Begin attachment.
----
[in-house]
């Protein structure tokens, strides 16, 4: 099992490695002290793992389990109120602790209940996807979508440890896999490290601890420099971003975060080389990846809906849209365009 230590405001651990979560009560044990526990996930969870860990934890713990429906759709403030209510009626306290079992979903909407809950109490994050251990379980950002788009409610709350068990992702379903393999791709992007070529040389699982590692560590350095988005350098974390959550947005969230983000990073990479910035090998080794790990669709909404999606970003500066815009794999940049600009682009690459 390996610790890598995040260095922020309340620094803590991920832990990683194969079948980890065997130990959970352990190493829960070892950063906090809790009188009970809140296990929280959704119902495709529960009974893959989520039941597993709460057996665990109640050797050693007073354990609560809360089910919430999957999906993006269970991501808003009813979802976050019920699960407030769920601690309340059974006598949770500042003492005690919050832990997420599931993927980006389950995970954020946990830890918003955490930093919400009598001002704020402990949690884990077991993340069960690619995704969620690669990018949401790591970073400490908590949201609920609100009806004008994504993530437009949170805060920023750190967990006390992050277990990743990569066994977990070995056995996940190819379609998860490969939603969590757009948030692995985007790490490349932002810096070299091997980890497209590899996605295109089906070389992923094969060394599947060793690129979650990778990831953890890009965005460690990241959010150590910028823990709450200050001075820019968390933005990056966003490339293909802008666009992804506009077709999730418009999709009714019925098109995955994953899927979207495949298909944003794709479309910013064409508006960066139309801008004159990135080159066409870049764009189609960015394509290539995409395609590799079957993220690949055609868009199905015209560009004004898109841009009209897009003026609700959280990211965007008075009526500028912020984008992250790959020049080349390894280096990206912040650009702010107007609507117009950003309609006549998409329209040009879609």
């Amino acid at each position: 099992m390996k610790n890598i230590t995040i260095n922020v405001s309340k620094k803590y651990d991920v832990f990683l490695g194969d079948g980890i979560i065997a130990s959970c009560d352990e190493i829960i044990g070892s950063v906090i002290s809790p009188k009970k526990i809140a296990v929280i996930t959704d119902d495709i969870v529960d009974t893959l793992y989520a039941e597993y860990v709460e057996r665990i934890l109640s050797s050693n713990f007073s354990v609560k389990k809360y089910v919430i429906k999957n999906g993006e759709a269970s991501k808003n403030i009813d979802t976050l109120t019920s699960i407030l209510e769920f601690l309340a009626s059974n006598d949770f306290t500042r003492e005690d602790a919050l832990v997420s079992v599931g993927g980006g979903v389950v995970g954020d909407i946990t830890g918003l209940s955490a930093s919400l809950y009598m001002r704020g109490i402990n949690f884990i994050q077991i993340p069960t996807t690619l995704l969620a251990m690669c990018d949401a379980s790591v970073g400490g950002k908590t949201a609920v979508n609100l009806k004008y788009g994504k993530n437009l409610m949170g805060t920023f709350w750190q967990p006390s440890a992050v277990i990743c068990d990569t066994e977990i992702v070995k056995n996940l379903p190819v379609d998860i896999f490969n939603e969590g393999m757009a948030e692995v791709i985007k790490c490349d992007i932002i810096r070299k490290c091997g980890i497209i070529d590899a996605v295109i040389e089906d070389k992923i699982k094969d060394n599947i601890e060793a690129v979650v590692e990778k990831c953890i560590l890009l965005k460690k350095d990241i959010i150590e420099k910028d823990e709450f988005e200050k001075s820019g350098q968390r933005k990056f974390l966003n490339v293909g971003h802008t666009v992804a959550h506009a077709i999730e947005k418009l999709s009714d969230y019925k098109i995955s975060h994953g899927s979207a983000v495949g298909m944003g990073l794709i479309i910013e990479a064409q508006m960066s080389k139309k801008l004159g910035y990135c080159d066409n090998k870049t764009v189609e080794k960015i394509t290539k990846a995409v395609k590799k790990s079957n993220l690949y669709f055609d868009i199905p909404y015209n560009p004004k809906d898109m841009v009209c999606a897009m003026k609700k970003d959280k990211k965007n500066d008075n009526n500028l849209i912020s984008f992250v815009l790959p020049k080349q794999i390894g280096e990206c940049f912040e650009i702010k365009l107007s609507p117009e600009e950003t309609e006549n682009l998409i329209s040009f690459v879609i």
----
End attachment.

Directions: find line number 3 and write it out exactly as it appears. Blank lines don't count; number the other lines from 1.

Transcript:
């Amino acid at each position: 099992m390996k610790n890598i230590t995040i260095n922020v405001s309340k620094k803590y651990d991920v832990f990683l490695g194969d079948g980890i979560i065997a130990s959970c009560d352990e190493i829960i044990g070892s950063v906090i002290s809790p009188k009970k526990i809140a296990v929280i996930t959704d119902d495709i969870v529960d009974t893959l793992y989520a039941e597993y860990v709460e057996r665990i934890l109640s050797s050693n713990f007073s354990v609560k389990k809360y089910v919430i429906k999957n999906g993006e759709a269970s991501k808003n403030i009813d979802t976050l109120t019920s699960i407030l209510e769920f601690l309340a009626s059974n006598d949770f306290t500042r003492e005690d602790a919050l832990v997420s079992v599931g993927g980006g979903v389950v995970g954020d909407i946990t830890g918003l209940s955490a930093s919400l809950y009598m001002r704020g109490i402990n949690f884990i994050q077991i993340p069960t996807t690619l995704l969620a251990m690669c990018d949401a379980s790591v970073g400490g950002k908590t949201a609920v979508n609100l009806k004008y788009g994504k993530n437009l409610m949170g805060t920023f709350w750190q967990p006390s440890a992050v277990i990743c068990d990569t066994e977990i992702v070995k056995n996940l379903p190819v379609d998860i896999f490969n939603e969590g393999m757009a948030e692995v791709i985007k790490c490349d992007i932002i810096r070299k490290c091997g980890i497209i070529d590899a996605v295109i040389e089906d070389k992923i699982k094969d060394n599947i601890e060793a690129v979650v590692e990778k990831c953890i560590l890009l965005k460690k350095d990241i959010i150590e420099k910028d823990e709450f988005e200050k001075s820019g350098q968390r933005k990056f974390l966003n490339v293909g971003h802008t666009v992804a959550h506009a077709i999730e947005k418009l999709s009714d969230y019925k098109i995955s975060h994953g899927s979207a983000v495949g298909m944003g990073l794709i479309i910013e990479a064409q508006m960066s080389k139309k801008l004159g910035y990135c080159d066409n090998k870049t764009v189609e080794k960015i394509t290539k990846a995409v395609k590799k790990s079957n993220l690949y669709f055609d868009i199905p909404y015209n560009p004004k809906d898109m841009v009209c999606a897009m003026k609700k970003d959280k990211k965007n500066d008075n009526n500028l849209i912020s984008f992250v815009l790959p020049k080349q794999i390894g280096e990206c940049f912040e650009i702010k365009l107007s609507p117009e600009e950003t309609e006549n682009l998409i329209s040009f690459v879609i």